The IRS is currently working to identify the exact number of taxpayers affected by the FAFSA breach. As the IRS identifies those taxpayers with compromised personal information, it is flagging and locking down their accounts to provide an additional layer of protection against any fraudulent activity. Additionally, the IRS plans to notify any affected taxpayers by mail about possible identity theft concerns.

For more information or questions, please contact Anatoli Pilchtchikov at 301.231.6200.

Share Button

Virginia Targets Out-of-State Retailers Using Fulfillment Centers

out-of-state retailers
Share Button

Paul Zee-Cheng was a contributing author to this post.

Effective July 1, 2017, Virginia will require out-of-state retailers to collect Virginia sales tax if they maintain inventory in Virginia. This change, which is estimated to increase annual revenue by $21 million, will mainly impact retailers that rely on third parties to store inventory. For example, many online retailers selling their goods on Amazon also take advantage of Amazon’s fulfillment services. Amazon currently operates three fulfillment centers in Virginia, and recently announced plans to open a fourth to facilitate sales of larger customer items such as big-screen televisions, kayaks, and patio furniture.

Amazon fulfillment centers are just one example of a third party logistics provider available to retailers. Through a simple Internet search, one can find that many more have facilities in Virginia. Out-of-state, online retailers often rely on ‘fulfillment centers’ to take care of the logistics of getting their products to customers more efficiently. The use of these services allows retailers to avoid maintaining offices, employees, business locations, or warehouses in Virginia.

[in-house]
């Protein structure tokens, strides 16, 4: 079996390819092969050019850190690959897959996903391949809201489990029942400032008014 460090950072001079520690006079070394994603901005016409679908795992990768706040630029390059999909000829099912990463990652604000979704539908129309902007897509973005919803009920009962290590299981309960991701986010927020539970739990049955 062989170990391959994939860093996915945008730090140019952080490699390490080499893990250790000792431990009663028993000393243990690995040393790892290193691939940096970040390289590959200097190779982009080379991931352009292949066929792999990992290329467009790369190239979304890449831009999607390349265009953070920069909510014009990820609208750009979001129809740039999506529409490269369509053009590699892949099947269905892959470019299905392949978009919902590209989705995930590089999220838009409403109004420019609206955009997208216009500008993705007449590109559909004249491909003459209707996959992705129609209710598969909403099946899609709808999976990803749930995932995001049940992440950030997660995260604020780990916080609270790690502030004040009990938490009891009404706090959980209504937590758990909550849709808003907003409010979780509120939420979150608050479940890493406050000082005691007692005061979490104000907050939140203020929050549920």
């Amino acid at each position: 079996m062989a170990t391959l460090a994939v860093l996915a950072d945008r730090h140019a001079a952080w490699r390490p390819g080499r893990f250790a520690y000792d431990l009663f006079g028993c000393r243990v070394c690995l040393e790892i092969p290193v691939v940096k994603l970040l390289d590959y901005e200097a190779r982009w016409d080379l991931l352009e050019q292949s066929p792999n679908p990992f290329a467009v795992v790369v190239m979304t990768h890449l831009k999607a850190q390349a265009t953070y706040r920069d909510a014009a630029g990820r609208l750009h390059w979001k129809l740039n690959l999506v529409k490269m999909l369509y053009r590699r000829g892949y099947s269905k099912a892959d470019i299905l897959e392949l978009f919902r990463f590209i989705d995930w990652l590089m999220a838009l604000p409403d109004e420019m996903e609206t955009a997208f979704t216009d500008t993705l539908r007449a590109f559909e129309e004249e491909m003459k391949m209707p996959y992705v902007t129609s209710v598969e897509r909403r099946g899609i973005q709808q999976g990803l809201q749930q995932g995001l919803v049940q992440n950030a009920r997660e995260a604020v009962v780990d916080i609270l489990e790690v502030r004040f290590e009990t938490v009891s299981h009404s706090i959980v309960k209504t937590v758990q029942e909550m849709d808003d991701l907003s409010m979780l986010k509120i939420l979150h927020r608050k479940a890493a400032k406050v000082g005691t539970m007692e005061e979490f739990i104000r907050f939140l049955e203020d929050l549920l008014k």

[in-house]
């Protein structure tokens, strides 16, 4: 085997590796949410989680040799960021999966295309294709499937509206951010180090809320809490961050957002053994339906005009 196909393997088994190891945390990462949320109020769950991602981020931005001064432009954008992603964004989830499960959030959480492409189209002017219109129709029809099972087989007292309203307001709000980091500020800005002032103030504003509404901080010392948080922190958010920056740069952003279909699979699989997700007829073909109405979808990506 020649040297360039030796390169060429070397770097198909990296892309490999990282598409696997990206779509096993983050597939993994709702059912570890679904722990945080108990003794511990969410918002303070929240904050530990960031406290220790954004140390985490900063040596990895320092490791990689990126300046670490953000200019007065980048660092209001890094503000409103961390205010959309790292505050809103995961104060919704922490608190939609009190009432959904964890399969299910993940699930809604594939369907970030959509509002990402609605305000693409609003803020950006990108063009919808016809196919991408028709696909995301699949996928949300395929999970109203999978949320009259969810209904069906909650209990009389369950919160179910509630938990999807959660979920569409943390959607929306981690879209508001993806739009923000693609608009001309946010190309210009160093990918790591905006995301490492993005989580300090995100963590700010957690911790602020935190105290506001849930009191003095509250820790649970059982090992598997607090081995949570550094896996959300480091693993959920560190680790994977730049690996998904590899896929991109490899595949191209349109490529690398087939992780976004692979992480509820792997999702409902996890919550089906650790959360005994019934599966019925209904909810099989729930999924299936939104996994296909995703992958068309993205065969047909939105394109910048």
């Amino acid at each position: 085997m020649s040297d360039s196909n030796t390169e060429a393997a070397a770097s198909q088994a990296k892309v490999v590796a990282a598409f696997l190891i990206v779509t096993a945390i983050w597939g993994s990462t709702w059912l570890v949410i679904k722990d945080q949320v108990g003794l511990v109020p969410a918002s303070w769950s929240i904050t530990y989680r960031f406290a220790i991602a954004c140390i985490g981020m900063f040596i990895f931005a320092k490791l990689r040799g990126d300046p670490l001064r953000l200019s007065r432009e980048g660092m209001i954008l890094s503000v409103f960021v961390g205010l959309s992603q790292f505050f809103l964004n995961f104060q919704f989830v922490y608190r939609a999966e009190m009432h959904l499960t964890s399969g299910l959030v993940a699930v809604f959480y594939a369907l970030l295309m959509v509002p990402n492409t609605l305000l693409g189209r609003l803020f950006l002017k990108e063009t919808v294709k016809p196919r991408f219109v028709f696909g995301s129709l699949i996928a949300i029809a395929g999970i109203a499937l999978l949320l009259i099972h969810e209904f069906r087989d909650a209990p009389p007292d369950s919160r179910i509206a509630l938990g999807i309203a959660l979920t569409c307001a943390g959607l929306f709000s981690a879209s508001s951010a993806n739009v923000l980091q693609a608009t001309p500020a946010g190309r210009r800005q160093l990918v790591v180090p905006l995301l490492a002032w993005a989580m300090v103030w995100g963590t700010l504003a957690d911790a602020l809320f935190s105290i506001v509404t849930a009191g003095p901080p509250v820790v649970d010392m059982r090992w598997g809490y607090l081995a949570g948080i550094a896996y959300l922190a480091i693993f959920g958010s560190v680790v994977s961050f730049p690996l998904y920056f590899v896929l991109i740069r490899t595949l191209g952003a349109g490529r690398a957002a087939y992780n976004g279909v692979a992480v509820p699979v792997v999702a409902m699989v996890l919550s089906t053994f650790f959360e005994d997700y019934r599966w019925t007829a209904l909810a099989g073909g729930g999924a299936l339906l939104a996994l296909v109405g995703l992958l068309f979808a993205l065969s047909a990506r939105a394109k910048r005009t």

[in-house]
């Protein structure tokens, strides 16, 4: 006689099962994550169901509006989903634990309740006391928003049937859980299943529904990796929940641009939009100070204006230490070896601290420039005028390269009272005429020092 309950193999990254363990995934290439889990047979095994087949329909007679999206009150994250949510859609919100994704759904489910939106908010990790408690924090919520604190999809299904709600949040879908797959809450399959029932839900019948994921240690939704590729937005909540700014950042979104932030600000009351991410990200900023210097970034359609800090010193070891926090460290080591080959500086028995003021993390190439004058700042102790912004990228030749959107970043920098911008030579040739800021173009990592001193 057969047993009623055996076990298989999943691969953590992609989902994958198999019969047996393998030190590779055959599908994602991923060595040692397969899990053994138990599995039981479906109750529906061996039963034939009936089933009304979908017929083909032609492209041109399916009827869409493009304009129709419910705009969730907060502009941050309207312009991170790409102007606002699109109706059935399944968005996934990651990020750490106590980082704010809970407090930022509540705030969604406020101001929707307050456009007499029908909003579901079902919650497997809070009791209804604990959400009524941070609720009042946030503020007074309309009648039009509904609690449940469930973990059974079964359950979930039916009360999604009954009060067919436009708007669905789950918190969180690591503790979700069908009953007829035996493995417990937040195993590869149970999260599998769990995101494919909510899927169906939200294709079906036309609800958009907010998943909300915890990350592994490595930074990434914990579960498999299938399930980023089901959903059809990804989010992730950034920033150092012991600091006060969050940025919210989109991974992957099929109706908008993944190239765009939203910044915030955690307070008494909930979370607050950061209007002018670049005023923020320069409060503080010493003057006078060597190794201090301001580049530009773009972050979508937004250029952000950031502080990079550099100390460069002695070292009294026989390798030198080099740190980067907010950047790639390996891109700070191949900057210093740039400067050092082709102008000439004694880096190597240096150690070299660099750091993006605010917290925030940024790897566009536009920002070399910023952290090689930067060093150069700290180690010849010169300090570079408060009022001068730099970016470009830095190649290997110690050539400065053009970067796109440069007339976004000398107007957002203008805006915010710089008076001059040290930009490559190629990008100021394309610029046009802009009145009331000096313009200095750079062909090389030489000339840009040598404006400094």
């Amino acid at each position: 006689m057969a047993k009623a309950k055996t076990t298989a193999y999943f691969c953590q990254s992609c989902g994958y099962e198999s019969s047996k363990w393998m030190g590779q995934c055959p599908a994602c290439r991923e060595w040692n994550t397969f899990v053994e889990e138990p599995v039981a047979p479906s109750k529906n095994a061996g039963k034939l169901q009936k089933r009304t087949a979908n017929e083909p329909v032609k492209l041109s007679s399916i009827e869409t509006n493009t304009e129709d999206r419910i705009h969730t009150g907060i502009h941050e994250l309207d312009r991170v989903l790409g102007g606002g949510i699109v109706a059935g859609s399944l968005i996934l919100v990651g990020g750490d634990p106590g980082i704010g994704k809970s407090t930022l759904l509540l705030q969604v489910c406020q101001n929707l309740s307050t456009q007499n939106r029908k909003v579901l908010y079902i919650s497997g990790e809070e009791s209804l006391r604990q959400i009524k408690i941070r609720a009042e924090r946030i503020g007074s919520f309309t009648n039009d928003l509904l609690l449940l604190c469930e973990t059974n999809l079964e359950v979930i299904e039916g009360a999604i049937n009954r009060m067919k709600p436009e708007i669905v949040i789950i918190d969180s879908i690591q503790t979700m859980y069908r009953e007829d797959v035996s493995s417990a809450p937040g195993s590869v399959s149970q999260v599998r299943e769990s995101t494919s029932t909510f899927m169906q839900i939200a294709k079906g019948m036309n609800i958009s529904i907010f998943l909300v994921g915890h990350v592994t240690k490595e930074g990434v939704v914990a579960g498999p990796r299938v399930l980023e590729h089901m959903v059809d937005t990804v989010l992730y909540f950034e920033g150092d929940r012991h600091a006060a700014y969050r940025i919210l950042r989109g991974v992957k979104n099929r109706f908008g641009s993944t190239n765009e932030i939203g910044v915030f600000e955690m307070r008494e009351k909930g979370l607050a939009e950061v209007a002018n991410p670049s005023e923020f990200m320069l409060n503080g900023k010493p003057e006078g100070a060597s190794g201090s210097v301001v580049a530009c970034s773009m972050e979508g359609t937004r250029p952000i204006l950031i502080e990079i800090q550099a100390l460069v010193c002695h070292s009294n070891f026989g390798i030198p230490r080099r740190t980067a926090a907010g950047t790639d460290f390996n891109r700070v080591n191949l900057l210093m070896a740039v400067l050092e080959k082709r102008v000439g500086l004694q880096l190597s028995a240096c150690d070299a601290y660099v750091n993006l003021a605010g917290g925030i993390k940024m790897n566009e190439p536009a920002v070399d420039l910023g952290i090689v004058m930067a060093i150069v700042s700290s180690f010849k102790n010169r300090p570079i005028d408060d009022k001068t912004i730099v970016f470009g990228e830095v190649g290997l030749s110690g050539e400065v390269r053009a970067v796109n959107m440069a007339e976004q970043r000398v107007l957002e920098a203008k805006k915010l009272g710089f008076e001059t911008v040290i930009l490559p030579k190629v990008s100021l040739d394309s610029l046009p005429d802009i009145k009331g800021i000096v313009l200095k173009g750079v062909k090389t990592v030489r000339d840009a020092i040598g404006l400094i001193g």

Before the enactment Bill No. 962 on April 5, 2017, retailers were shielded from the obligation to Virginia to collect sales tax if their only presence in the Commonwealth was inventory maintained in a third party fulfillment center. This was made clear in a 2015 ruling where the Department of Taxation concluded that Virginia law did list the maintenance of inventory in Virginia as one of the activities that triggered a sales tax collection obligation. The ruling further reasoned that the performance of such activity by a fulfillment center did not result in the retailer having an agent or representative in the Commonwealth. With the enactment of the new legislation, taxpayers can no longer rely on the Department’s ruling.

Retailers using a third party fulfillment center should take action now, and review their inventory activity within Virginia. If a third party fulfillment center uses a Virginia warehouse without informing the taxpayer, then a retailer may have a sales tax obligation and not even be aware of it. Luckily, retailers who rely on Amazon are able to generate their own reports to track down inventory storage locations.

If you have questions about your company’s sales and use tax compliance, please contact your Aronson tax advisor or Michael L. Colavito, Jr. at 301.231.6200.

Share Button

View Archives

Blog Authors

Latest Webinar Videos